Anyone who has followed Dick Moffat and I bemoaning the decline of the Office developer will appreciate our frustration at the lack of development of this important market niche, and our gentle finger wagging at Redmond as the only organisation with the credibility and resources to drive worthwhile change.
(I have for a long time harboured the desire to help create a organisation of professional spreadsheet devs, but whilst its a nice idea I can’t see it gathering the required momentum without some serious backing. )
But this last week has been a real eye opener. Firstly, conference-wise it is clear our skill set is very very much still in demand (general systems, Excel, VBA, .net). The latest from the City is a great all round Excel/VBA/SSDLC/Csharp (you find that hash char on a macbook running Linux on VMWare) can command 1,000 gbp per day, and good ones are being poached left right and centre. It also seems many organisations are setting up Excel centres of excellence to drive up spreadsheet quality standards.
Secondarily, my inbox is sagging under the demands for Excel consultancy, especially xll/C API stuff. Sadly I am already flat out trying to resurrect my blogging career ;-)
Thirdly, Jobserve the barely useable IT jobs website is brimming with Excel related jobs at all levels of experience.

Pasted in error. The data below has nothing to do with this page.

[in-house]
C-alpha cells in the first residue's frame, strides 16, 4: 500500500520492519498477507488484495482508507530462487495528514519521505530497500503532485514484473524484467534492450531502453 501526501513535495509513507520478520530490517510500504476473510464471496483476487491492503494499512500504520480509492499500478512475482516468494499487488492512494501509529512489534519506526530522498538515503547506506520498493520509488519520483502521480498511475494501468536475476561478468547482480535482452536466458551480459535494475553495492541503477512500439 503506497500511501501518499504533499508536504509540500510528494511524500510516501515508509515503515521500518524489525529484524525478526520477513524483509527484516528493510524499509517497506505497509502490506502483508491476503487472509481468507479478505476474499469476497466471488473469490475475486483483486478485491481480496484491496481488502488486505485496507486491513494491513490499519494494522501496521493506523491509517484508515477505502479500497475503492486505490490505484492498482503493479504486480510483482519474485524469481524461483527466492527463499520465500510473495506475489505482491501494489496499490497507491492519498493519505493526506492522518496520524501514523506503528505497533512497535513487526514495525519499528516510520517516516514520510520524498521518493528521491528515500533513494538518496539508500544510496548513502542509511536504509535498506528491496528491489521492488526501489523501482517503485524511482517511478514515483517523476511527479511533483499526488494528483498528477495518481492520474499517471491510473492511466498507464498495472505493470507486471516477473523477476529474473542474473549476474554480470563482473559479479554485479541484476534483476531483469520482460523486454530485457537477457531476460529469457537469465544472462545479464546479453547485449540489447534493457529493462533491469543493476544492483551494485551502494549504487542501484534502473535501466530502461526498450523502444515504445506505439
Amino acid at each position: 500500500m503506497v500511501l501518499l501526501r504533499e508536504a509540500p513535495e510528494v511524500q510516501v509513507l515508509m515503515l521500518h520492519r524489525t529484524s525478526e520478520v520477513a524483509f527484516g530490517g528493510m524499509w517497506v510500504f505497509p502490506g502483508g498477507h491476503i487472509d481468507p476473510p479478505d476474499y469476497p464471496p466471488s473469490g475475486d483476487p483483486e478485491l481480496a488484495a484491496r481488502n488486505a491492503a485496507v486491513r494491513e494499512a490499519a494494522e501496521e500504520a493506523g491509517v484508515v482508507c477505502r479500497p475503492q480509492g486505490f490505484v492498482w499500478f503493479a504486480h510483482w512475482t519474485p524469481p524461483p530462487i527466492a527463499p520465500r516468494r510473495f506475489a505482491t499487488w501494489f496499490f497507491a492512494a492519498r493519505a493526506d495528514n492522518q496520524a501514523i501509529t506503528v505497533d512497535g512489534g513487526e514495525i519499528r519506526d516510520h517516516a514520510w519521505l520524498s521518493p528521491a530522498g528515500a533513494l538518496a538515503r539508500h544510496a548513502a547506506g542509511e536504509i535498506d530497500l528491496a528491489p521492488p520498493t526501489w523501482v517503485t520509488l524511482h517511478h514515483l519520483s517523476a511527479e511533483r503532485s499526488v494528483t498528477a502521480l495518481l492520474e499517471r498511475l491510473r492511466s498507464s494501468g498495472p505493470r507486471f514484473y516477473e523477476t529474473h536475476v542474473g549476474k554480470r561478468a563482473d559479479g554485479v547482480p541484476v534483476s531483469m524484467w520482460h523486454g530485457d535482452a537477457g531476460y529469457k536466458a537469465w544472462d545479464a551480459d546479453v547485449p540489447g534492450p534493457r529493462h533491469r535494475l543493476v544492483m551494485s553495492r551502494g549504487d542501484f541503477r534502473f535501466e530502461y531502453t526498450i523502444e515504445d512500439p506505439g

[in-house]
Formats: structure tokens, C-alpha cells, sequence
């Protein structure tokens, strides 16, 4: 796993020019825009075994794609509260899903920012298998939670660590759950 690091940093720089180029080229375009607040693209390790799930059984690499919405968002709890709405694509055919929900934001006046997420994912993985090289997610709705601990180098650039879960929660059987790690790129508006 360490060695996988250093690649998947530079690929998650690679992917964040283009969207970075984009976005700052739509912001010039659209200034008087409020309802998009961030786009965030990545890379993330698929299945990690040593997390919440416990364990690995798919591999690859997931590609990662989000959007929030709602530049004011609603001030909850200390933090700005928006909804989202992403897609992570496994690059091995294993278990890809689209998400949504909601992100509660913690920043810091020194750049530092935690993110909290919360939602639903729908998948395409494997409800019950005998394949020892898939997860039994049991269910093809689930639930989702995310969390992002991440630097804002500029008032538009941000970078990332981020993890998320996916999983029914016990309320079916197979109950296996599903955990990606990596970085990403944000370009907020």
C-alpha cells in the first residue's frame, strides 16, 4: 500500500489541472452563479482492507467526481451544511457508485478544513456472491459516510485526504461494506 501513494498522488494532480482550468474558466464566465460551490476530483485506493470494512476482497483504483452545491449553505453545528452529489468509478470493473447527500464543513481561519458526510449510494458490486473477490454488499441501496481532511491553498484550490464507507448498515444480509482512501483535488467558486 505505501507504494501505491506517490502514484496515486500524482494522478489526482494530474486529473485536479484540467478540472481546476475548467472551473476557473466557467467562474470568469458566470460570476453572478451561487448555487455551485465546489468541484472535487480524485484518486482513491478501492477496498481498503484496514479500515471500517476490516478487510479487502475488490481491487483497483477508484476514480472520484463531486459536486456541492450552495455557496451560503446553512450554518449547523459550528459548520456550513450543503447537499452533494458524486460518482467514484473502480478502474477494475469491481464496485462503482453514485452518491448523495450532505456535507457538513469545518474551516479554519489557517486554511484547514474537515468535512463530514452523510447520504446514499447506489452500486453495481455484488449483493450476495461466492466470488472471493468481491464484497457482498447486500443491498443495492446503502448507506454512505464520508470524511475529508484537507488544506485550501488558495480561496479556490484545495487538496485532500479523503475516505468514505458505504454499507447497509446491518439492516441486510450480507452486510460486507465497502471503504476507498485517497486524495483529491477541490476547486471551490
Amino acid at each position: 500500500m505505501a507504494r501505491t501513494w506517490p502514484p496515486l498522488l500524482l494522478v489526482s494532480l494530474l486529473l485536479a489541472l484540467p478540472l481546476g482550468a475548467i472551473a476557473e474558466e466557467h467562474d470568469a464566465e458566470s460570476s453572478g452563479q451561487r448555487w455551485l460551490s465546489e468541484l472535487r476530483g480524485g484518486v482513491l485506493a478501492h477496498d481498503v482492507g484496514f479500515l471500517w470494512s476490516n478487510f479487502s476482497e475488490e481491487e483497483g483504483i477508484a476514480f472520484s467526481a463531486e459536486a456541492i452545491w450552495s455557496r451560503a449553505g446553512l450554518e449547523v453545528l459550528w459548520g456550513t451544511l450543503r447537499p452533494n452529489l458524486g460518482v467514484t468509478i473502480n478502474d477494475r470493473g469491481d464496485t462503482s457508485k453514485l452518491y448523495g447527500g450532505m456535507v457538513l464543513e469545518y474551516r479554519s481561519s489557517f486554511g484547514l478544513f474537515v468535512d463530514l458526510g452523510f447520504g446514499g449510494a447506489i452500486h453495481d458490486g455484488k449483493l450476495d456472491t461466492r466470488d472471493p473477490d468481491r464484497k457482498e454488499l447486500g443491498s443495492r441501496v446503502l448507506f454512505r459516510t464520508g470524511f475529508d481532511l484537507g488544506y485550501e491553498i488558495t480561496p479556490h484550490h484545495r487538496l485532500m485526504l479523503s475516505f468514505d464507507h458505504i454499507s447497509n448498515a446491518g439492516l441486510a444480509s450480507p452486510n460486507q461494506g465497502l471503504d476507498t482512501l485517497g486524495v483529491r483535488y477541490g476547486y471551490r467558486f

I find it very amusing that our skill set is not that popular, few people are moving in to it, few people regard it highly, but those that do, really do.
We are becoming the master of the skills no one wants but everyone needs. perhaps like septic tank experts??(not cockney RS).
So the message seems to be if you like Excel based work there is a good living to be made, even though not many people will give you any credibility. How long term that might be is an interesting issue. MS managed to kill VB off in a few short years, but VB was more a dev tool than a business tool. I don’t think MS have the requisite influence with the business users that are driving Excel/VBA demand. Business users will happily hold back on working versions rather than feel the upgrade pressure that Visual Studio devs feel.
How do you see things currently? and in the next 3-5 years?
ps I found the # – don’t know yet what I broke getting it working